Education for chefs?  – I haven’t heard any talk about that specifically. But general cooking education for all. Absolutely, yes. A main part of our vision is to impart all of our knowledge to anyone in the community who is interested. – so we will have a Cornman school – classes for kids and adults, classes on cooking (preserving, bbq, technique, etc), gardening (seed saving etc), animal husbandry (goats, milking, etc) classes held by other ZCOB

7)I know you are quite a chef in your own right. Are you going to be on the onsite crew preparing meals for events out there?

Yes I anticipate that in some format I will be. We are still working on dividing responsibilities. Even when we have figured it out to some extent, I’m sure that it will fluctuate depending on the needs of the hour, day, month, season.

8) What needs to be done to that kitchen to get it ready for big events?

We intend to renovate the kitchen in the white house to a modernized super high end residential kitchen with the intention of running cooking classes.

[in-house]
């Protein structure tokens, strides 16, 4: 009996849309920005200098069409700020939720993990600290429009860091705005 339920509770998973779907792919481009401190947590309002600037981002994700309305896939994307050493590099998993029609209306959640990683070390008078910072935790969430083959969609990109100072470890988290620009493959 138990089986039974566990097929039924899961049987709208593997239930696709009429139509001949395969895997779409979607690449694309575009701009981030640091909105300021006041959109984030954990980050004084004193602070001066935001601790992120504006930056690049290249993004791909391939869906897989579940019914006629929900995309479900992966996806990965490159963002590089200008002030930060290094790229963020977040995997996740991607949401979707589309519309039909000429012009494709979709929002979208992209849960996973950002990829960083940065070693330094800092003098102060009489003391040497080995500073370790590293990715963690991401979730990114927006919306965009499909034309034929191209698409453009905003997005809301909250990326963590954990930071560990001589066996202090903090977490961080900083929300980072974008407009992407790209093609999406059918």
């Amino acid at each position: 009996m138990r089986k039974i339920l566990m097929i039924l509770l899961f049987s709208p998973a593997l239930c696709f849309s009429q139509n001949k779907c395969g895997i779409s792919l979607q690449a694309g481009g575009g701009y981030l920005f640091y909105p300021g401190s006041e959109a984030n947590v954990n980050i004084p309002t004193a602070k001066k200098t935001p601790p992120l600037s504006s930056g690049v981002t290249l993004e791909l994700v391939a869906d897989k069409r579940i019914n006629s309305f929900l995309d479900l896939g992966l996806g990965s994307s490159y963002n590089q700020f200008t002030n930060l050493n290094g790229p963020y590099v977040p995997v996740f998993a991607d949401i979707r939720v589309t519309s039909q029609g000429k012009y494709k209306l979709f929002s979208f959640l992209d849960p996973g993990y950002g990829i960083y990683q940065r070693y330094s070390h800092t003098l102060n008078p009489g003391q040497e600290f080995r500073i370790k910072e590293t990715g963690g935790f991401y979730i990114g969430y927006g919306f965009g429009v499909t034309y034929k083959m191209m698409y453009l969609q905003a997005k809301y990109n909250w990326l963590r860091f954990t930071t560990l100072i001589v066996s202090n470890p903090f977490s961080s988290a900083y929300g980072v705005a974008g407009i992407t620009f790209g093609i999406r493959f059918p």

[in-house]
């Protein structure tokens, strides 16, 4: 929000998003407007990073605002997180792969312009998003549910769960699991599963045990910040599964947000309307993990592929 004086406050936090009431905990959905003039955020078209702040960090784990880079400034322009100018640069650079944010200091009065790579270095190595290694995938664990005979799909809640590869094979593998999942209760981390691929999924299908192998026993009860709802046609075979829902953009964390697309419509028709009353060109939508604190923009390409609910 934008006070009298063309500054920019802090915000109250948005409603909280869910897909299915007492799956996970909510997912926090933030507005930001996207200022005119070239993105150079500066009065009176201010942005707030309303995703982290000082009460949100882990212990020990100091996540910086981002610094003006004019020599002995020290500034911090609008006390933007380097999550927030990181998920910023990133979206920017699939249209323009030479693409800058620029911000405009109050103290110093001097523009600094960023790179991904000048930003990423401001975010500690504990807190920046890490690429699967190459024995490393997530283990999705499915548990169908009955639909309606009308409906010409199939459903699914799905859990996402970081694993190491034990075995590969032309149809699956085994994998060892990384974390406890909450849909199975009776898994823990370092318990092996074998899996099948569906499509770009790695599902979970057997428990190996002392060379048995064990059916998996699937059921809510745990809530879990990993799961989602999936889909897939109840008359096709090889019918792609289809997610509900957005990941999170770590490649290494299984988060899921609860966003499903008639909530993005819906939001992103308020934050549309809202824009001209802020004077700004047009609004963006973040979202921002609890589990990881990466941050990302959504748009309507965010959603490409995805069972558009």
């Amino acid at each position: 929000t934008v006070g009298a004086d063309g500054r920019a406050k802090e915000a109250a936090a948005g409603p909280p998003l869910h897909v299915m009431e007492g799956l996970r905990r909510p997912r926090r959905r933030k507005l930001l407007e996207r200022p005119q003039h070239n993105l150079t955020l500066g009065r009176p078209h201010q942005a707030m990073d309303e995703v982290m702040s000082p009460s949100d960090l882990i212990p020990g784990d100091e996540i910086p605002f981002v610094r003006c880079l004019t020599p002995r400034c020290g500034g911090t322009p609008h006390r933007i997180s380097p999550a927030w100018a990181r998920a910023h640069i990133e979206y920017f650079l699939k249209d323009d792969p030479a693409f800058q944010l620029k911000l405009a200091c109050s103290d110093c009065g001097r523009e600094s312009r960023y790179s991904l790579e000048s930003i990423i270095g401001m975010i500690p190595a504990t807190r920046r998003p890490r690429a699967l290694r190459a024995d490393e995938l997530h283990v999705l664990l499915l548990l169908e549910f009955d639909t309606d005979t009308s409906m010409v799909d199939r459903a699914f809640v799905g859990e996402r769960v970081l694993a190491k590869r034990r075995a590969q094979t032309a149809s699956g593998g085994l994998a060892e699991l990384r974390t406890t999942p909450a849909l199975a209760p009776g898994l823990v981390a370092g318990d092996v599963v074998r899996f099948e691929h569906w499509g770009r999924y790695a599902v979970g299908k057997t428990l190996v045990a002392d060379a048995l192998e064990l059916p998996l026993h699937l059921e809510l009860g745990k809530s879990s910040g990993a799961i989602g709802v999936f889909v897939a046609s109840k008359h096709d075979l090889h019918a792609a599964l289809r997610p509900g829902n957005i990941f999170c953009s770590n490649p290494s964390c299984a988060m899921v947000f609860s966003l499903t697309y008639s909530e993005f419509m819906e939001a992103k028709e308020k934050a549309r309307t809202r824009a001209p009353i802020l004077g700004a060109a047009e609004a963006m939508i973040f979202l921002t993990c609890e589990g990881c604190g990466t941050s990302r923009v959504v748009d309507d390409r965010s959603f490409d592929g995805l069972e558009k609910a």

Thanks Allison!

**Since this interview, Allison has become certified at the Better Process Control School

Check out Allison’s blog at http://lastbite.blogspot.com/

Farm to table in action

Mark Baerwolf is the walking talking definition of ‘farm to table’. Most days he is at the farm, planting and picking and turning compost and guiding the work.  He also is on the line at the Roadhouse cooking several days a week, using many of the vegetables that he has grown in Roadhouse dishes. Here he is at the Westside Farmer’s Market educating the public on three of the many many things you can do with heirloom tomatoes!


Every year Zingermans Community of Businesses has a meeting in August to wrap up one fiscal year and kick off the next. Each of the businesses-Deli, RH, Creamery, Coffee Company, Zingnet, etc. is charged with presenting their next year’s vision to the whole ZCoB in a creative way. To say the least, it has become competitive over the years.